Third Eye Blind is a ‘90s band that has managed to avoid becoming a nostalgia act. Formed in San Francisco in 1993, the band released its debut, self-titled album in 1997. It would be by far its most successful album, selling more than 4 million copies and producing three Top 10 hits.
Friday night at the Arvest Bank Theatre at the Midland, Third Eye Blind headlined a four-band holiday show sponsored by radio station KRBZ (96.5 FM), drawing nearly 2,500 fans, some of whom looked like they were probably infants when the album “Third Eye Blind” was released.
Stephan Jenkins is the band’s lead vocalist, occasional rhythm guitarist and leader, a cocksure and extroverted frontman who can pep up a big crowd. Before “Graduate,” he welcomed those seeing TEB for the first time, calling them “virgins,” then delivered a homily about peace and unity, asking everyone to turn to the person next to them and extend them good wishes (a take on the “peace be with you” handshake in the Catholic Mass). During “Graduate,” he executed a sloppy backward somersault while playing the tambourine.
This five-piece version of the band has been together for almost four years. Jenkins is its sole original member, but drummer Brad Hargraves has been around since 1995. They are a tight, well-oiled ensemble, one that stands back and with little flash or flair lets Jenkins soak up most of the spotlight. The two- and three-part harmonies were spot on throughout.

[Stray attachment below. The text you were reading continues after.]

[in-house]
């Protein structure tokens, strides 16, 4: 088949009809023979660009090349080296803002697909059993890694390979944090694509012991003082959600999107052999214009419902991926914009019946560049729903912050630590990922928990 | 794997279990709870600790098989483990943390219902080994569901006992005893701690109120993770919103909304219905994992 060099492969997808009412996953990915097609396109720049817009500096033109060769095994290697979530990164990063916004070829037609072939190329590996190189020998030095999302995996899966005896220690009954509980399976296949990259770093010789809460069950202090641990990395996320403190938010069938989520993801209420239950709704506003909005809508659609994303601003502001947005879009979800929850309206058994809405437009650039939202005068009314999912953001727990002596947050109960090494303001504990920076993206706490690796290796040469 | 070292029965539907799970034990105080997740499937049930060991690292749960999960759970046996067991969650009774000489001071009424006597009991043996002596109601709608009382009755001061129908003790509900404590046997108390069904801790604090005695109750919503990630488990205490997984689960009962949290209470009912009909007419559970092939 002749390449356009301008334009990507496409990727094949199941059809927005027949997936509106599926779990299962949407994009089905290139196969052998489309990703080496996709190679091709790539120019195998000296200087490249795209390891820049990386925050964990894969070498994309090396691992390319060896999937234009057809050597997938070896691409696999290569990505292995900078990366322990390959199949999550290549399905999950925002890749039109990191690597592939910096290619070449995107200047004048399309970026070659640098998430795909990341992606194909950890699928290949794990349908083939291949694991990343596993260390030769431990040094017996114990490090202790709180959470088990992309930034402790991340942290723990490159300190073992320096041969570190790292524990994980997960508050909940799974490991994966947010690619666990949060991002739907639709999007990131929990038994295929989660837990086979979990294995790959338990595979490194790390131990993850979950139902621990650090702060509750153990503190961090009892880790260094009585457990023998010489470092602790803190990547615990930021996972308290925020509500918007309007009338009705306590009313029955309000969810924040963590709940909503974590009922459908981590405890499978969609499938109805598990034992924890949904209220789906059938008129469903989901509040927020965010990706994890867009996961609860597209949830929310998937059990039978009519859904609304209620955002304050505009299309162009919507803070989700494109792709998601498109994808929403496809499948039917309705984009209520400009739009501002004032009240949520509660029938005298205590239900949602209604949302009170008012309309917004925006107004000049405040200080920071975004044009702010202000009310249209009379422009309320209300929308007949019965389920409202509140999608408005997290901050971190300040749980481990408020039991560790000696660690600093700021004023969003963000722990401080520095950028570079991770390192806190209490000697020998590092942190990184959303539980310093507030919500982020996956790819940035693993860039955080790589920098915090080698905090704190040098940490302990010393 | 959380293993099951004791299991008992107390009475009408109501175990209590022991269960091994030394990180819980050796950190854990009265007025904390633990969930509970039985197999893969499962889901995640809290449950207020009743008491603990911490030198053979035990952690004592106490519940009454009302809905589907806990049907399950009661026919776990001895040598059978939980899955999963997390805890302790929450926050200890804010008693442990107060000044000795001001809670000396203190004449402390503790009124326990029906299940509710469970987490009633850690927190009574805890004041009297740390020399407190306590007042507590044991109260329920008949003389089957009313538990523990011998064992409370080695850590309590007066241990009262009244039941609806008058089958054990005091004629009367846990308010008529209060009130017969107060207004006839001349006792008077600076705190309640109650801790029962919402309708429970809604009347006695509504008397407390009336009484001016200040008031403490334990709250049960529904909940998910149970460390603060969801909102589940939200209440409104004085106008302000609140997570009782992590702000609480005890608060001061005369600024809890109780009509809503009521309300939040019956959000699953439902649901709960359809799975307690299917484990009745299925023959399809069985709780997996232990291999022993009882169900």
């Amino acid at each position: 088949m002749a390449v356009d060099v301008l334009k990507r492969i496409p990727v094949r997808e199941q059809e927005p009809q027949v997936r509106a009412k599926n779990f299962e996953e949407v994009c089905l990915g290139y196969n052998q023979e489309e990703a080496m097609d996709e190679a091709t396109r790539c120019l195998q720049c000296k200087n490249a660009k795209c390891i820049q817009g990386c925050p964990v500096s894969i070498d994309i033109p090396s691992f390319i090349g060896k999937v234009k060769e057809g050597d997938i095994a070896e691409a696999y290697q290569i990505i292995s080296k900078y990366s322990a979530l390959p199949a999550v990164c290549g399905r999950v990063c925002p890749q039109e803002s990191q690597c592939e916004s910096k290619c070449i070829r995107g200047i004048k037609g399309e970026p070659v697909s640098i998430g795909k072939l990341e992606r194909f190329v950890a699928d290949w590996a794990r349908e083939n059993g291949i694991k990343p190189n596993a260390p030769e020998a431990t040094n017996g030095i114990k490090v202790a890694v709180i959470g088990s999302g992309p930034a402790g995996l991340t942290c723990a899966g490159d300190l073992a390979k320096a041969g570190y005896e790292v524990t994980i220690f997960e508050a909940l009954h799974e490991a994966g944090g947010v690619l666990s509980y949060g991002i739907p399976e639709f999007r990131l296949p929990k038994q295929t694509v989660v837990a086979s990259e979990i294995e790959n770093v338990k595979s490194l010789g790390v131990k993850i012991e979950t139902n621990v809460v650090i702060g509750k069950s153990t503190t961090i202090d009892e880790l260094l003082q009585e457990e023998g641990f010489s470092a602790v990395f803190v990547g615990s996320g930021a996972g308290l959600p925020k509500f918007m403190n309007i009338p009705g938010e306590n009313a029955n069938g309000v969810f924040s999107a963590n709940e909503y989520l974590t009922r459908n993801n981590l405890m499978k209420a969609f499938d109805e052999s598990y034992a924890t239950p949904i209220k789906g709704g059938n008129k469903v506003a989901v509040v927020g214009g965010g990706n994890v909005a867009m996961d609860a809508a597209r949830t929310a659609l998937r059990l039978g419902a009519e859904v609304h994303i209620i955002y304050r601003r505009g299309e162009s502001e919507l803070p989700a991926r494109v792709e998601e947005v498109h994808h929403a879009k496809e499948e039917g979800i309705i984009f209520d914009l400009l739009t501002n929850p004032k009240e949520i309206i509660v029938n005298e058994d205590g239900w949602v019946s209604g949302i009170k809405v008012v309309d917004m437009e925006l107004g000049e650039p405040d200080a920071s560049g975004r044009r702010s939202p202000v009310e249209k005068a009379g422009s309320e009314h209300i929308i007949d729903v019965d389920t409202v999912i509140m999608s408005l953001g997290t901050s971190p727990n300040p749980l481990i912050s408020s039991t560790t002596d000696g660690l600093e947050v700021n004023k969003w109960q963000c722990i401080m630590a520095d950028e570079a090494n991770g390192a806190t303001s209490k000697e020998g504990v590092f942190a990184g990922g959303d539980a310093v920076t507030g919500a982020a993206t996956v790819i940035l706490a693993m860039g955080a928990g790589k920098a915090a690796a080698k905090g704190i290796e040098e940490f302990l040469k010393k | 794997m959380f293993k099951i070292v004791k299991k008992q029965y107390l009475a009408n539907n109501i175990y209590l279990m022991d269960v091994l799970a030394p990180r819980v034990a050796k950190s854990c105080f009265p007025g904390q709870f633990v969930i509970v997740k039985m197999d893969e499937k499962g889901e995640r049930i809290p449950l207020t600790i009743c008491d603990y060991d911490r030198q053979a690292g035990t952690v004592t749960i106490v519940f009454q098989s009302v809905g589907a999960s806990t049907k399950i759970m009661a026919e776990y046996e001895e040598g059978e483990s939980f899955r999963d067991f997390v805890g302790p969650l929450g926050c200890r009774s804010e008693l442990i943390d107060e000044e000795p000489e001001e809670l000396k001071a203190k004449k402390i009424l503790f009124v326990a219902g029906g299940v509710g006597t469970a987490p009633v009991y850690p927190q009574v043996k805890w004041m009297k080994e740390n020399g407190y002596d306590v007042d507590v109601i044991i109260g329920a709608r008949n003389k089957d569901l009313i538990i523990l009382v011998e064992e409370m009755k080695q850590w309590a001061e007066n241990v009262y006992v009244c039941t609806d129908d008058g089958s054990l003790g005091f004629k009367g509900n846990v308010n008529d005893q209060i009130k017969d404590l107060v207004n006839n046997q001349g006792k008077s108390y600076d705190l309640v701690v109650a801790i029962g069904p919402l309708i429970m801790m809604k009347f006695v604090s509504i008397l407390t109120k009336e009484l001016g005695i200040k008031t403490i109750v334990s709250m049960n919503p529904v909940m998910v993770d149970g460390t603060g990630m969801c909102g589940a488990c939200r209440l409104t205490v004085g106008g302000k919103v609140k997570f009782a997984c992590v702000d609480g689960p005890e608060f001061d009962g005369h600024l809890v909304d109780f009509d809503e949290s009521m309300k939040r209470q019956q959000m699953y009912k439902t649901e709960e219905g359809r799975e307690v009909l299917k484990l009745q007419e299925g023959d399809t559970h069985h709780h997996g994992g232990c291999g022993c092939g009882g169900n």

The set list included three tracks from “We Are Drugs,” the band’s new EP, released in October: “Company of Strangers,” “Queen of Daydreams” and “Don’t Give In.” The crowd’s attention waned during those numbers, but snapped back during the big hits: “Never Let You Go,” “Jumper” and the uber-catchy “Semi-Charmed Life,” a 20-year-old song that never loses its funky-pop appeal.
He tossed in a few covers: the Beyonce/Drake hit “Mine”; Bon Iver’s “Blood Bank” and, during “Dopamine,” a few bars of Daft Punk’s “Get Lucky.”
Despite the late hour and the treacherous weather outside the theater, most of the big crowd stuck around to hear the closer, “How’s It Gonna Be,” a catchy, 20-year-old ballad that has aged as well as the band that sings it.
The Strumbellas: They are a six-piece from Toronto with a sound that at times evokes vibe that blends the Lumineers with the Fray: melodic folky pop/rock with gang vocals and rousing, sing-along choruses. Their most recent album, “Hope,” was released in April on Glassnote Records, home of Kansas City’s Madisen Ward and the Mama Bear.
The crowd was familiar with much of the set list, including “We Don’t Know,” “Spirits” and “Wild Sun,” which stirred up a loud, joyous sing-along.
Rites of Passage; Never Let You Go; Graduate; Company of Strangers; Queen of Daydreams; Don’t Give In; Mine; Jumper; Crystal Baller; Semi-Charmed Life; Dopamine/Lucky; Blood Bank; How’s It Going to Be.